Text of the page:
Sunday, November 22, 2009
A few words about Antique Photos
I came to collect Antique Photography in 2003...
It was about the same time my press photo career
(such as it was ) was on the wane and didnt interest
me as much as it once did.
I had set out to photograph the movers and shakers
as well as entertainers I enjoyed or felt were Iconic in
their feilds. the Greatest people of our time if you will.
Frankly, I accomplished more than I could have ever
hoped and though the money was never very good...
I waded through for the sake of History.
I realized that those photographers from the 1800s
Had gone somewhere I could never go and were better
than I was, For that Reason.
At first I collected Daguerreotypes, before realizing
that the ones I really liked with great clarity...were in
the $250 price range so not something I could buy on
a regular basis. I then turned to Cabinet Cards made
about 30 years later, so not as old.... but equally
There were many more types of 'Cabs' ....
available out there.
Women with long hair to the floor, Circus photos,
Occupational of all sorts, Music oriented...on and on.
Now one particular type caught my eye.
The Advertising cabinet card !
It seems in the 1880s the good folks of the midwest,
( Iowa especially) were in the habit of dressing the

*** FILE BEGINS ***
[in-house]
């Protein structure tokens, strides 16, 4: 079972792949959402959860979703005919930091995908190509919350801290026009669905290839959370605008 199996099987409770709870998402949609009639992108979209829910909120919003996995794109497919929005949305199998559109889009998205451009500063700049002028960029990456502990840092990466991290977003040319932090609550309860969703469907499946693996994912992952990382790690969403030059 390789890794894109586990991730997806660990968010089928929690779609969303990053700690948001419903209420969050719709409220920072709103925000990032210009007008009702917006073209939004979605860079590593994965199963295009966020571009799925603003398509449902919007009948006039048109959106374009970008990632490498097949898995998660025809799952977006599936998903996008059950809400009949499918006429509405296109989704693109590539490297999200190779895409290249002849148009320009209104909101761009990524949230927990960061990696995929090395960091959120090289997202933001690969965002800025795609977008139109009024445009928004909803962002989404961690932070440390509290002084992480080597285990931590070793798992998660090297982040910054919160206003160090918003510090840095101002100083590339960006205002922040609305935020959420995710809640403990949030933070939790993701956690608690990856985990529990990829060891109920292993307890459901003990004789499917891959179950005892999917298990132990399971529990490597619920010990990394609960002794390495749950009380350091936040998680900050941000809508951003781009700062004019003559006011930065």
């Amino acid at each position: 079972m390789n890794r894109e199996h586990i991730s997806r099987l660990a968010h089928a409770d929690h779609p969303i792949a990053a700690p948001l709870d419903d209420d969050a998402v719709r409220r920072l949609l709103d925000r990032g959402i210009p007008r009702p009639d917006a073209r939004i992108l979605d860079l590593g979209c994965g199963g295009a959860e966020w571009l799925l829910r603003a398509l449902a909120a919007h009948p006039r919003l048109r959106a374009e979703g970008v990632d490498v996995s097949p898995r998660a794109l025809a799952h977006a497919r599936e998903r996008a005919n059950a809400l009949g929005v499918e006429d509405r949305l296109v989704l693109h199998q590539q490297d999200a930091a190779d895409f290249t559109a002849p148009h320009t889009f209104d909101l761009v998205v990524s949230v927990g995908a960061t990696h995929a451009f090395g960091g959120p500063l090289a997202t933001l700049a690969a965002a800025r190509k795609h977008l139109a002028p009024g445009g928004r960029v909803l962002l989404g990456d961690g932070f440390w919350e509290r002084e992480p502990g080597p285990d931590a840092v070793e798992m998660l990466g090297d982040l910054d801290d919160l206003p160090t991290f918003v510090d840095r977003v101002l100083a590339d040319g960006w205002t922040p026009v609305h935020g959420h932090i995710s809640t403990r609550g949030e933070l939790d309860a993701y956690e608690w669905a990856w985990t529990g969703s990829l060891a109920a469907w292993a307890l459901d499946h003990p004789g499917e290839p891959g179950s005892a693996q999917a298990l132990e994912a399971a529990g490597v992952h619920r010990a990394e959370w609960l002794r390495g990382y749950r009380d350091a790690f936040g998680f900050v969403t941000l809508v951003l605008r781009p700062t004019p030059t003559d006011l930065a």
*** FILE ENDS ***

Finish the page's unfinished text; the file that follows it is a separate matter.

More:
women in all types of things.
they would have Merchant carnivals and Fairs
where the young womens attire would reflect
that of the small town's shops and stores.
Oftentimes they would hold a sign naming the
shop they represented...and as in the photo above,
I guess "Potpourri" would be the best way to
describe the types of Items they wore.
In fact... they competed in a pageant of sorts,
comparing such curious Fashions.
These cabinets however are very rare...and costly
and as of this writing I have only been able to nab
(Cab photo: Lena and Esther Dunning of Mt. Ayr Iowa)
I hope this has been informative, there is more on
I think Perhaps the late 'Susan Sontag' said it best...
"Photography is an elegiac art, a twilight art.
Taking someones photograph is to participate in
his or hers mortality, percisely by slicing out that
moment and freezing it.
Photographs testify to times relentless melt.